Science & Technology

Angry Young Heffalumps

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The BBC reports:

Elephants can recognise their own reflection, showing self-awareness seen before only in humans, great apes and bottlenose dolphins…

Co-researcher Frans de Waal said: "As a result of this study, the elephant now joins a cognitive elite among animals commensurate with its well-known complex social life and high level of intelligence….These parallels between humans and elephants suggest a convergent cognitive evolution possibly related to complex sociality and cooperation."

Now the bad news: Babar's on the warpath. From a New York Times Magazine article published last month:

All across Africa, India and parts of Southeast Asia, from within and around whatever patches and corridors of their natural habitat remain, elephants have been striking out, destroying villages and crops, attacking and killing human beings. In fact, these attacks have become so commonplace that a new statistical category, known as Human-Elephant Conflict, or H.E.C., was created by elephant researchers in the mid-1990's to monitor the problem. In the Indian state of Jharkhand near the western border of Bangladesh, 300 people were killed by elephants between 2000 and 2004. In the past 12 years, elephants have killed 605 people in Assam, a state in northeastern India, 239 of them since 2001; 265 elephants have died in that same period, the majority of them as a result of retaliation by angry villagers, who have used everything from poison-tipped arrows to laced food to exact their revenge. In Africa, reports of human-elephant conflicts appear almost daily, from Zambia to Tanzania, from Uganda to Sierra Leone, where 300 villagers evacuated their homes last year because of unprovoked elephant attacks….

"Everybody pretty much agrees that the relationship between elephants and people has dramatically changed," [psychologist Gay] Bradshaw told me recently. "What we are seeing today is extraordinary. Where for centuries humans and elephants lived in relatively peaceful coexistence, there is now hostility and violence."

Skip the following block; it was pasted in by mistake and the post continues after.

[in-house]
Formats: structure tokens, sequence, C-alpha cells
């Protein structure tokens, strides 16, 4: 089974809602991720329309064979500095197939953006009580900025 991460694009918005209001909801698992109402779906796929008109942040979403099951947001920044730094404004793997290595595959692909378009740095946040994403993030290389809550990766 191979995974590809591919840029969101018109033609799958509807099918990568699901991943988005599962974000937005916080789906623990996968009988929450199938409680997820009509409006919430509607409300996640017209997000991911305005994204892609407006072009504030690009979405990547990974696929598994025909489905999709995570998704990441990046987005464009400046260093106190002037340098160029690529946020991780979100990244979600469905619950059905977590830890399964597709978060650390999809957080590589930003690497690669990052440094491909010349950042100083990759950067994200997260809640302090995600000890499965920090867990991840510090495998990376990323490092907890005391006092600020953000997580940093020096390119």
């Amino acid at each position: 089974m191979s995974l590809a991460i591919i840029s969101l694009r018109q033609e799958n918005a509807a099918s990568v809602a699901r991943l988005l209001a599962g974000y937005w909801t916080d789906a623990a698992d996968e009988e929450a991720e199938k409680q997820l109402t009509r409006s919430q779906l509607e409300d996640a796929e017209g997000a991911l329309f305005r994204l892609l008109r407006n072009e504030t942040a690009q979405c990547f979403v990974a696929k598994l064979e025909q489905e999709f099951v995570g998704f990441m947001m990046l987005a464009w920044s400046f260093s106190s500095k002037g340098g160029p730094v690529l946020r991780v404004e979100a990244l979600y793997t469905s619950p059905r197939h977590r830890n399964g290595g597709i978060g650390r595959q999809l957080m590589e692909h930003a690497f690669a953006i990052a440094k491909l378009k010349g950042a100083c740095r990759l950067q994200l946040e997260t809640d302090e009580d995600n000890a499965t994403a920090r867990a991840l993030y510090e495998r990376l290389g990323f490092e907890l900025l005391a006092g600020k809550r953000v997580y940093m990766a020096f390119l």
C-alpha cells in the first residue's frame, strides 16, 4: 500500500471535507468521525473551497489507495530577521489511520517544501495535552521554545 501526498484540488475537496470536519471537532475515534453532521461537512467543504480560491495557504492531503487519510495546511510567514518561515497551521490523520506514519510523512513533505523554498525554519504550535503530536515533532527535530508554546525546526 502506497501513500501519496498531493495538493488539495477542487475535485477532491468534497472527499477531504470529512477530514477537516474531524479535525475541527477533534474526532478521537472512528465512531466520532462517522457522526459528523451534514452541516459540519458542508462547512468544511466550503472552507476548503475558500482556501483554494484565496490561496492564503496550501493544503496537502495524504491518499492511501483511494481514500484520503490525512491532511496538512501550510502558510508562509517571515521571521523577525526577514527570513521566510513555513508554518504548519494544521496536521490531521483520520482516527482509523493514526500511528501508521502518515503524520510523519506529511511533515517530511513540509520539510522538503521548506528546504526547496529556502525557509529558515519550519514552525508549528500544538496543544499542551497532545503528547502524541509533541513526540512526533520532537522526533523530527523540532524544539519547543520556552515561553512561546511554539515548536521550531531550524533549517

Not content to attack people, some of the beasts have taken to killing and raping rhinos as well. There has also been an explosion of elephant-on-elephant violence: At one South African national park, "up to 90 percent of male elephant deaths are now attributable to other male elephants, compared with a rate of 6 percent in more stable elephant communities."

As we fight this two-front war against the elephants and the baboons, scientists are discovering sad and fascinating parallels between frayed pachyderm and human societies. The Times piece cites the work of Eve Abe, an animal ethologist who earned her doctorate comparing human and elephant children orphaned by Uganda's civil war. "All these kids who have grown up with their parents killed — no fathers, no mothers, only children looking after them…They have no schools, no hospitals. No infrastructure," Abe told the Times. "They form these roaming, violent, destructive bands. It's the same thing that happens with the elephants."

On a positive note, villagers in Malawi have found a non-lethal line of defense against pachyderm attacks: chili peppers. "Elephants hate the smell of chili, especially when the stems have been burnt," wildlife official Mathias Elisa told the Inter Press Service a while back. "It appears they…distance themselves from where the chili is growing." Hot peppers: Is there anything they can't do?